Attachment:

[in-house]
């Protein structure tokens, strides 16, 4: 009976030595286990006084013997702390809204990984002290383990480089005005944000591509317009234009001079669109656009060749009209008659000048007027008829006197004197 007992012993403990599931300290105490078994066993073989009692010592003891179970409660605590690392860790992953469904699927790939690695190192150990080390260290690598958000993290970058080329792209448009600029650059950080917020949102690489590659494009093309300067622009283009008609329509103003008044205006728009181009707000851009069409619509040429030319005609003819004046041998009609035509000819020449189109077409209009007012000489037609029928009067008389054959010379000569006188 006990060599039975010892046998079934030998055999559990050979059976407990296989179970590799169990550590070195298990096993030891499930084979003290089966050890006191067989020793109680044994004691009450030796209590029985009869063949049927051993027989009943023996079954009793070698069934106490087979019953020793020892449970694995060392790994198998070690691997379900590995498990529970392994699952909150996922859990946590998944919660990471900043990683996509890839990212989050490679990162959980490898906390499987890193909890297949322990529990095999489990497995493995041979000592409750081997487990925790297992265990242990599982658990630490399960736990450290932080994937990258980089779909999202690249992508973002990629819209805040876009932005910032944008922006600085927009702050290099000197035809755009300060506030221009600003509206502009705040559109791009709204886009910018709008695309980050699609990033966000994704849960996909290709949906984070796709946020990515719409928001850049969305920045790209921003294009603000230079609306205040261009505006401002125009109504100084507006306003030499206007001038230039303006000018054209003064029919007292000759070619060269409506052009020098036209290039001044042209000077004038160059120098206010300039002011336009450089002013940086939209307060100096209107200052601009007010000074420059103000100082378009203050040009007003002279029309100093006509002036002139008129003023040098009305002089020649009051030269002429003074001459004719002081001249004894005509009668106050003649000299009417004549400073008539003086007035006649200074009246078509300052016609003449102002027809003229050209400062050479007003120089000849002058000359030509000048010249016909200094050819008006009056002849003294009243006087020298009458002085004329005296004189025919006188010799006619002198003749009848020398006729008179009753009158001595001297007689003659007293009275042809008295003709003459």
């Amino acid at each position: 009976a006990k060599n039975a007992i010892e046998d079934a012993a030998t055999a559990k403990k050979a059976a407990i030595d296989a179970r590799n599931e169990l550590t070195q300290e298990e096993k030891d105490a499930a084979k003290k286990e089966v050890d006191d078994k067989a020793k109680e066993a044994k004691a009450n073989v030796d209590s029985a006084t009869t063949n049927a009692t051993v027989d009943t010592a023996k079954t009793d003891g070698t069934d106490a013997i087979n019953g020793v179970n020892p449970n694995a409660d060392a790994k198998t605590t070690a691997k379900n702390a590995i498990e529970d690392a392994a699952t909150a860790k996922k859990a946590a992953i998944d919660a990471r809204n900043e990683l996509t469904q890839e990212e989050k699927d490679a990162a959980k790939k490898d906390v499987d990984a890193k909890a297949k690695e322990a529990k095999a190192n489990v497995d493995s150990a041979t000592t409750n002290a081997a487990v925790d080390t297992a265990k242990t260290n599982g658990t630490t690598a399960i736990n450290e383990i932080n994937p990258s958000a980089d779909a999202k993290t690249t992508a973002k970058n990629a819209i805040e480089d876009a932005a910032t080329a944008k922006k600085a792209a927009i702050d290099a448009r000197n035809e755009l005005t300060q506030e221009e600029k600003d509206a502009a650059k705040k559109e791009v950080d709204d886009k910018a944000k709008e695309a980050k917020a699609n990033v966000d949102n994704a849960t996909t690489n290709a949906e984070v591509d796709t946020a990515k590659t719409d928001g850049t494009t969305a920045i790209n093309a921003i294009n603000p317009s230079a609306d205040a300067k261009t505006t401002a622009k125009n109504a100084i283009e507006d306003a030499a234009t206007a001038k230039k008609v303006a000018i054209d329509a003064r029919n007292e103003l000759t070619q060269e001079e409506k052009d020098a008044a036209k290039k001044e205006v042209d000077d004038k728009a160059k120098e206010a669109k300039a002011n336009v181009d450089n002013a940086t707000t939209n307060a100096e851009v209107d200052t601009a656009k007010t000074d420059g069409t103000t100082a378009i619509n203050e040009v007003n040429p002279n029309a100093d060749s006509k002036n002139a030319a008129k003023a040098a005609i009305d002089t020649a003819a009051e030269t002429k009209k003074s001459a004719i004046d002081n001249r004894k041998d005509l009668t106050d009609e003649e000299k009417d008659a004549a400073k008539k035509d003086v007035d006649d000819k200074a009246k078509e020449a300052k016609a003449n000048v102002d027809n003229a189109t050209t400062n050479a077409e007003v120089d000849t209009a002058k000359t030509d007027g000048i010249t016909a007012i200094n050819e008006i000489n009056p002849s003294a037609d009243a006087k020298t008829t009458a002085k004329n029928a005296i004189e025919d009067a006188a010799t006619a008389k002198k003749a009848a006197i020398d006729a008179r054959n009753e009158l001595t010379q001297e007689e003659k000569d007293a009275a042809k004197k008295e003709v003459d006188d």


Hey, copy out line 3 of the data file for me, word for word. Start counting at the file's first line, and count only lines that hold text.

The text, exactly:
């Amino acid at each position: 009976a006990k060599n039975a007992i010892e046998d079934a012993a030998t055999a559990k403990k050979a059976a407990i030595d296989a179970r590799n599931e169990l550590t070195q300290e298990e096993k030891d105490a499930a084979k003290k286990e089966v050890d006191d078994k067989a020793k109680e066993a044994k004691a009450n073989v030796d209590s029985a006084t009869t063949n049927a009692t051993v027989d009943t010592a023996k079954t009793d003891g070698t069934d106490a013997i087979n019953g020793v179970n020892p449970n694995a409660d060392a790994k198998t605590t070690a691997k379900n702390a590995i498990e529970d690392a392994a699952t909150a860790k996922k859990a946590a992953i998944d919660a990471r809204n900043e990683l996509t469904q890839e990212e989050k699927d490679a990162a959980k790939k490898d906390v499987d990984a890193k909890a297949k690695e322990a529990k095999a190192n489990v497995d493995s150990a041979t000592t409750n002290a081997a487990v925790d080390t297992a265990k242990t260290n599982g658990t630490t690598a399960i736990n450290e383990i932080n994937p990258s958000a980089d779909a999202k993290t690249t992508a973002k970058n990629a819209i805040e480089d876009a932005a910032t080329a944008k922006k600085a792209a927009i702050d290099a448009r000197n035809e755009l005005t300060q506030e221009e600029k600003d509206a502009a650059k705040k559109e791009v950080d709204d886009k910018a944000k709008e695309a980050k917020a699609n990033v966000d949102n994704a849960t996909t690489n290709a949906e984070v591509d796709t946020a990515k590659t719409d928001g850049t494009t969305a920045i790209n093309a921003i294009n603000p317009s230079a609306d205040a300067k261009t505006t401002a622009k125009n109504a100084i283009e507006d306003a030499a234009t206007a001038k230039k008609v303006a000018i054209d329509a003064r029919n007292e103003l000759t070619q060269e001079e409506k052009d020098a008044a036209k290039k001044e205006v042209d000077d004038k728009a160059k120098e206010a669109k300039a002011n336009v181009d450089n002013a940086t707000t939209n307060a100096e851009v209107d200052t601009a656009k007010t000074d420059g069409t103000t100082a378009i619509n203050e040009v007003n040429p002279n029309a100093d060749s006509k002036n002139a030319a008129k003023a040098a005609i009305d002089t020649a003819a009051e030269t002429k009209k003074s001459a004719i004046d002081n001249r004894k041998d005509l009668t106050d009609e003649e000299k009417d008659a004549a400073k008539k035509d003086v007035d006649d000819k200074a009246k078509e020449a300052k016609a003449n000048v102002d027809n003229a189109t050209t400062n050479a077409e007003v120089d000849t209009a002058k000359t030509d007027g000048i010249t016909a007012i200094n050819e008006i000489n009056p002849s003294a037609d009243a006087k020298t008829t009458a002085k004329n029928a005296i004189e025919d009067a006188a010799t006619a008389k002198k003749a009848a006197i020398d006729a008179r054959n009753e009158l001595t010379q001297e007689e003659k000569d007293a009275a042809k004197k008295e003709v003459d006188d």